“Twelve months ago, [Myles] just jokingly suggested that we should open up our own cat café because we were pretty miserable in our corporate jobs,” said Anita. “He just said it as a joke and went to sleep and I spent the rest of the night awake, thinking, 'Why hasn't someone else done this in Australia?' So the next day I called up the city council and basically they just told me that legislation wouldn't allow this kind of business. So I then decided to read through all the legislation I could find and realised that I actually could do it, it just meant more work for them.”

Almost instantly, the decision was made. “All of our friends and family were really supportive,” Anita said, “except my father. He thought we were throwing away all our money and years building everything up - but he's a dog person.”

After months of struggle with landlords and bureaucrats, the Cat Café is finally a reality as a serious business venture. Anita and Myles have long since quit their jobs and are running the place full-time with the help of just four staff members – they're in it for the long haul. “We've got these cats that live here now, this is their home,” said Anita.

Is Anita's dad still against it? “He's changed his mind now.”

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The final surprise was how quickly the session seemed to pass. I admit I felt a little pang of loss when I had to leave the kitties, just as I was getting to know them. If a person who does not particularly care for cats can manage that, just imagine how much a true cat-lover would appreciate this bizarre, beautiful thing.

I'm not going to lie to you here – this was not my 'Road to Damascus' moment; I didn't see the light of Kittendom and pledge my undying servitude to the Cat Gods. It 's undeniable that cats are, on the whole, jerks – even most cat owners will readily admit this. But I did have a shitload of fun at the Cat Café. I cooed and I awwwed and I giggled. I went out feeling happier than when I went in. And if that's not a worthwhile night – what is?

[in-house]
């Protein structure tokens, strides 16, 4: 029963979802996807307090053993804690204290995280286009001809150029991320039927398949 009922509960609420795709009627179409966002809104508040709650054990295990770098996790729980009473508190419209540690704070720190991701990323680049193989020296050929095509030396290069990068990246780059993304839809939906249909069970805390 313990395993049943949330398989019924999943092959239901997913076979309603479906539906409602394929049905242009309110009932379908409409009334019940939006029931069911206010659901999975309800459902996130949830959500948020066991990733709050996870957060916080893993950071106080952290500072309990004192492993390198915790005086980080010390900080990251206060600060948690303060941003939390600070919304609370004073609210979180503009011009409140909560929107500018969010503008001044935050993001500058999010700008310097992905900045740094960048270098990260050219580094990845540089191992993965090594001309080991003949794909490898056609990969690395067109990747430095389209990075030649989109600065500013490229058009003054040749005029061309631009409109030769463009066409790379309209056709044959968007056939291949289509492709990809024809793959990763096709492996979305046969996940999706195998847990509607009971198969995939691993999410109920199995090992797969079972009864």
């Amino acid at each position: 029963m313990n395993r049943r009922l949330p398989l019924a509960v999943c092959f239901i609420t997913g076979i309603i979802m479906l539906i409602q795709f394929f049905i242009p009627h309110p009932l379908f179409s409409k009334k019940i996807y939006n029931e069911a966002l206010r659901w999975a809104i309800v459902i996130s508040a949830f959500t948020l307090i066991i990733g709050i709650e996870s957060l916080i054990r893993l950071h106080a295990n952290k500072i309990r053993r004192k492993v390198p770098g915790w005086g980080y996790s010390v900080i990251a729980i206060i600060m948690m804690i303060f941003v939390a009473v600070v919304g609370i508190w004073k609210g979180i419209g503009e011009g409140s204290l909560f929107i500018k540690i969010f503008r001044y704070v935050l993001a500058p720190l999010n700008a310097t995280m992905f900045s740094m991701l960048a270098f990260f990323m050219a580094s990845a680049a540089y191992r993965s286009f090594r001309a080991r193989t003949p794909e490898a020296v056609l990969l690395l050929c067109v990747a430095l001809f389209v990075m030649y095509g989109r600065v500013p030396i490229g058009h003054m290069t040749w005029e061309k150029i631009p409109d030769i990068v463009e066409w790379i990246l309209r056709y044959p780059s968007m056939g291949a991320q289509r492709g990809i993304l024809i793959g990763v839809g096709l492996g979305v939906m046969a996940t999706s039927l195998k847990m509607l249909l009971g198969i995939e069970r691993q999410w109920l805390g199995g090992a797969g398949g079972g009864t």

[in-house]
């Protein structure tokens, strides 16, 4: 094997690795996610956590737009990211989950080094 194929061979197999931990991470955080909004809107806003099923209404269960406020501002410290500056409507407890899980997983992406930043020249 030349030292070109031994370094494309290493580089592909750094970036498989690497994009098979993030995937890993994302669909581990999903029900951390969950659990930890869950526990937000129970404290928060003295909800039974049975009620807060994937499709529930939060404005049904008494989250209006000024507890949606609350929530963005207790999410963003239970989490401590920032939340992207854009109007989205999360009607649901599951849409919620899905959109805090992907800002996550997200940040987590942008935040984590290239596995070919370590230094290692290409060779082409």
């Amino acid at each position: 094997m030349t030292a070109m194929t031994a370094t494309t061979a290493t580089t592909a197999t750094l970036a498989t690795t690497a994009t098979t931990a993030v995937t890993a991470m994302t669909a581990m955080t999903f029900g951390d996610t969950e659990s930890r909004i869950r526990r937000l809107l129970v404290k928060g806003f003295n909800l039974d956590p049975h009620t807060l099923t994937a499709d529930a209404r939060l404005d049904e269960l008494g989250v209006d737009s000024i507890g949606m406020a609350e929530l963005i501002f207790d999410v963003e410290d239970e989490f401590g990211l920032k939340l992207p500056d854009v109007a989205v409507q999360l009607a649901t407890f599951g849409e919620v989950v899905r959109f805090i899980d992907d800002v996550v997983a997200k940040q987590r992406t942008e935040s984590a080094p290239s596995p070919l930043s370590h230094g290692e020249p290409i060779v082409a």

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Meet the catsName: Sherlock

Origin: Geelong Animal Welfare Society

Coat: Mostly white

Temperament: Vivacious

Adorability: 9/10

Interactivity: 7/10Name: Lynx

Origin: Lost Dogs Home

Coat: Monochromatic

Temperament: Slothful

Adorability: 6/10

Interactivity: 3/10Name: Lottie

Origin: Geelong Animal Welfare Society

Coat: Tabby

Temperament: Energetic

Adorability: 7/10

Interactivity: 9/10Name: Winter

Origin: Lost Dogs Home

Coat: Grey

Temperament: Mysterious

Adorability: 8/10

Interactivity: 6/10Name: Clara

Origin: Geelong Animal Welfare Society

Coat: Mottled

Temperament: Aloof

Adorability: 4/10

Interactivity: 4/10

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Simon Farley

Simon Farley is a student at the University of Melbourne and also more of a dog person. Follow him on Twitter @Snaxophone.